121. trollkiller says:

    @kkh: I have seen more feeding tubes than I would ever care to remember. I have seen them in infants all the way through to geriatric patients. Her mother is a nurse so I would hope that she would have the experience and expertise to minimize the chance of infection.

  122. trollkiller says:

    @youbastid: Or it could have been a mistake for the insurance to have paid in the first place.

  123. gingerCE says:

    Hmm, the child can eat rice and fruit–hate to say it but in some asian countries, that is what the kids eat. Sometimes just rice, no fruit. That being said, if I were her parent, I’d want to supplement her diet with the formula as well. The easiest solution would be to split the food bill in half, but I can see why the insurance doesn’t want to–it might open the doors for diabetics and others to get reimbursed for food or dietary products they purchase to manage their blood sugars etc . . .

    As for the pork debate, I don’t eat pork–not for religious reasons but for ethical ones.

  124. gingerCE says:

    As for the formula itself, it looks like regular corn syrup mixed with oil (–and some liquid vitamins mixed in. Have they looked into making a homemade version of this formula for much cheaper?

    As for the corn syrup, that can’t be healthy, but that’s what’s used for nausea meds so it makes sense that sugar will help keep food down. But honestly, you can buy corn syrup for a couple of bucks. I’d go that route myself–and then they could modify the recipe to work with her the best. I think that’s a great solution.

  125. youbastid says:

    @trollkiller: It would be pretty tough to convince me that they were accidentally paying out $1200 a month for two years for procedures they don’t cover.

  126. youbastid says:

    @youbastid: (procedures = treatments)

  127. trollkiller says:

    @youbastid: It could be that the claim was miscoded. They said the formula would be covered if used in a feeding tube. I am betting when the claim went in the person entering the information looked up Elecare in the book and found the code. Later they discovered that the Elecare was not being used in a manner that is covered.

  128. edogat says:

    @youbastid I’d believe a cock-up like that of just about any company. They shouldn’t happen, but they do.

  129. youbastid says:

    @edogat: Sure, when it’s not costing them upwards of 15,000 a year. Look, health insurance companies are known for being tops at two things: counting beans and finding loopholes. This case certainly wouldn’t be the first time they excelled at both things, but it sure would be one of the first times they failed at both if it was truly an “accident.”

  130. hals000 says:

    @superchou: here we go with advancing the liberal agenda…you should be ashamed to turn this very sad situation into a political debate. but in response to what you had to say:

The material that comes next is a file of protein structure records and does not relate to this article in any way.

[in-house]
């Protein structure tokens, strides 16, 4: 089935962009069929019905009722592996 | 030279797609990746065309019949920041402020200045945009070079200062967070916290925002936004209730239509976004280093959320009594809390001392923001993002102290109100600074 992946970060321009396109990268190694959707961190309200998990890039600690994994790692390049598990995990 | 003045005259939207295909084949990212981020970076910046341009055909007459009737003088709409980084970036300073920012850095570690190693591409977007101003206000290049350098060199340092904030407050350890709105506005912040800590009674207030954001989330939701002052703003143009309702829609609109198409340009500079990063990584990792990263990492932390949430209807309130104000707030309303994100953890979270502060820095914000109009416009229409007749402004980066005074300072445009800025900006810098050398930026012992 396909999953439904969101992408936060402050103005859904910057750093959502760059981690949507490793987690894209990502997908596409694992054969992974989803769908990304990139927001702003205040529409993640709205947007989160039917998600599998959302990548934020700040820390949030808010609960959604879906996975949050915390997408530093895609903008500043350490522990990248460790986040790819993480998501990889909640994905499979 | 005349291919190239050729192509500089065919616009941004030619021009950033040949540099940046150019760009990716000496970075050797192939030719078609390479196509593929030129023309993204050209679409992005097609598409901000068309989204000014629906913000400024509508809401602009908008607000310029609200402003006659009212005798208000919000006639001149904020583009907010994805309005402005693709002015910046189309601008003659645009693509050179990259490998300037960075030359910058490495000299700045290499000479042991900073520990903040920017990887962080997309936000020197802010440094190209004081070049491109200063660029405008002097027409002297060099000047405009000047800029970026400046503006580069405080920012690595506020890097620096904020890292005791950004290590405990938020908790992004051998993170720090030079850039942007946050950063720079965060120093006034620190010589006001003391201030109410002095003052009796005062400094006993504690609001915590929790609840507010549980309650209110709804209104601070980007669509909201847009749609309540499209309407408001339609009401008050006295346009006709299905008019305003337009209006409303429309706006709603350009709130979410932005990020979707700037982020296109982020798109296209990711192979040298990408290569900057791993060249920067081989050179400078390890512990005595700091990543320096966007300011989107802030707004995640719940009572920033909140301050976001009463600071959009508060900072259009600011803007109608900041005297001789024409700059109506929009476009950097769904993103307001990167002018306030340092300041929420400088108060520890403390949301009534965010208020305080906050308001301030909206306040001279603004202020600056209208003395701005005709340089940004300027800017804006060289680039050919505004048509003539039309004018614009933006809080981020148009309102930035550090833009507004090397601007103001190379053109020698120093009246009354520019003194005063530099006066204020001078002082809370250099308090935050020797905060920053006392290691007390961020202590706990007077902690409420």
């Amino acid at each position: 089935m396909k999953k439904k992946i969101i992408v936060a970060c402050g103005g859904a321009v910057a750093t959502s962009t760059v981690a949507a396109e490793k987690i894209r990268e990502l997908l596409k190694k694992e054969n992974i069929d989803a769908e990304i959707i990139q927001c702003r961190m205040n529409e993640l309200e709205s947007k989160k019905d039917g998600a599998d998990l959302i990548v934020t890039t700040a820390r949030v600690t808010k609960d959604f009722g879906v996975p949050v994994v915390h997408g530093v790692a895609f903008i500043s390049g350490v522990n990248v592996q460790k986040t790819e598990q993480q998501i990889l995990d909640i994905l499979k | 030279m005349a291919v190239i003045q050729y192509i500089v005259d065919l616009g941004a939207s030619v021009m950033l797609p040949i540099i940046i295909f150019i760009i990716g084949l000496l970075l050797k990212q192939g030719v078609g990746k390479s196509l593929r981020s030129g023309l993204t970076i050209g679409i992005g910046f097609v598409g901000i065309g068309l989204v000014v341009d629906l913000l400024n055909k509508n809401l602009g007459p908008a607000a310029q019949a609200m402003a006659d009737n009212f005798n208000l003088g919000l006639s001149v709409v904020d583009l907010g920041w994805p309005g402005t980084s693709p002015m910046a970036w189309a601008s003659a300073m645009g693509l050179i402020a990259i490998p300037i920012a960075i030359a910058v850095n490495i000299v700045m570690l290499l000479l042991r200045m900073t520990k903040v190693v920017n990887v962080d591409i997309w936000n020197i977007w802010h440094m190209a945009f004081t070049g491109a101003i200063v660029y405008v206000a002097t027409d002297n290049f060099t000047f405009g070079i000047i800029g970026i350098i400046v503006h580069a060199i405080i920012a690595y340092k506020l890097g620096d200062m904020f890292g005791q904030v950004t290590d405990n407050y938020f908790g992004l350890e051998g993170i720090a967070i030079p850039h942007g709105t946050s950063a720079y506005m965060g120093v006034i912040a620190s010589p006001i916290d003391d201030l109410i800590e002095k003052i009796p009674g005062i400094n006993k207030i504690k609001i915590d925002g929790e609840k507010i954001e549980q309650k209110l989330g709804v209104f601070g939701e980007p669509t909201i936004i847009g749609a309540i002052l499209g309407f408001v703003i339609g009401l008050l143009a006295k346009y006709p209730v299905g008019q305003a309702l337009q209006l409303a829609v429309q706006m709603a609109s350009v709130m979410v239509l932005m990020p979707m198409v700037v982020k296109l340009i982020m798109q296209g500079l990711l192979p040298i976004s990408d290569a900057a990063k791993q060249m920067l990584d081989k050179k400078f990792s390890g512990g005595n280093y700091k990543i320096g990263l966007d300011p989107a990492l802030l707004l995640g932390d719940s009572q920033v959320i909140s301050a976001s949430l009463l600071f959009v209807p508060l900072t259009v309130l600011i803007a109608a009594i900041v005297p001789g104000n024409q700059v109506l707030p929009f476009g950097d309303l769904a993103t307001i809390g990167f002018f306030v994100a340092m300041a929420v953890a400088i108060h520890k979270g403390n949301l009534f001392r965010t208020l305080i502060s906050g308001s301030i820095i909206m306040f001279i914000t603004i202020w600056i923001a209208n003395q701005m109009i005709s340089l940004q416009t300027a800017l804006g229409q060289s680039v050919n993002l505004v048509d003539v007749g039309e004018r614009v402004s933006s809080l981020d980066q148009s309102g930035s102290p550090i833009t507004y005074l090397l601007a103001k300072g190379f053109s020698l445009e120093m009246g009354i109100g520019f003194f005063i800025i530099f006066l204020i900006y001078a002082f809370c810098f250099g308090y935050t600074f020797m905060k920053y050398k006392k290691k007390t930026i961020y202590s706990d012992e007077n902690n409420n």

let’s say you are a health conscious individual who exercises and watches what they eat, how would you like to pay the same for health insurance as your overweight cigarette smoking neighbor? is that fair? nope. is that better? nope…there is no perfect system. sorry.

  131. SuperSally says:

    All of you people suggesting that the feeding tube is actually an option are nuts. A feeding tube put in when the patient is capable of and willing to eat would be 100% elective, and not covered by the insurance. And therefore the food given to her via the elective tube would be elective and therefore NOT COVERED.

  132. ATTSlave says:

    Unfortunately they are looking at the child as a huge liability to the profitability of the account.

  133. SexierThanJesus says:

    @Tracy Ham and Eggs: Epic fail. She has every right to mock any religion she pleases, just as you have the right to mock her. First amendment and all….

  134. Red_Eye says:

    Welcome to the world we now live in where its too much to ask a business to assume a risk in the face of billions in profits. If they dont make a fortune off of you then they will find a way to deny your coverage or jack the rates through the roof. It used to be businesses had some integrity, if they had 10 customers they were making a profit off they wouldn’t mind the 1 or 2 who cost them a little money, now they absolutely refuse.

  135. ShadowFalls says:

    @scampy:

    My dad was working three jobs till I was about 8 years old. Then he went down to 2, then eventually one with long hours.

    Though this whole situation is a little messed up, can you say this is really out of character for insurance companies?

  136. trollkiller says:

    @Red_Eye: I don’t know when that was, unless you are talking about necessities like food, in a small town. Did you just finish watching “It’s a Wonderful Life”?

  137. @trollkiller: Re:daycare not allowing the bottle…

    Many low cost daycares do not have food handling permits or refrigerators, which means yes they could give medication to a child who needed it, but no they could not store or serve formula.

    And considering this family has an already tight budget, I’ll bet you anything she’s not at a ritzy place with a kitchen.

  138. vaxman says:

    @scampy: You’re a sick prick

  139. wesrubix says:

    @ChrisC1234:

    More over, it’s over the counter. I don’t think I’ve ever heard of any health insurance covering or subsidizing the cost of over the counter medicines or supplements.

    I’m sure the insurance company would cover the feeding tube cost though, because that is not OTC, and done by hospitals and doctors.

  140. trollkiller says: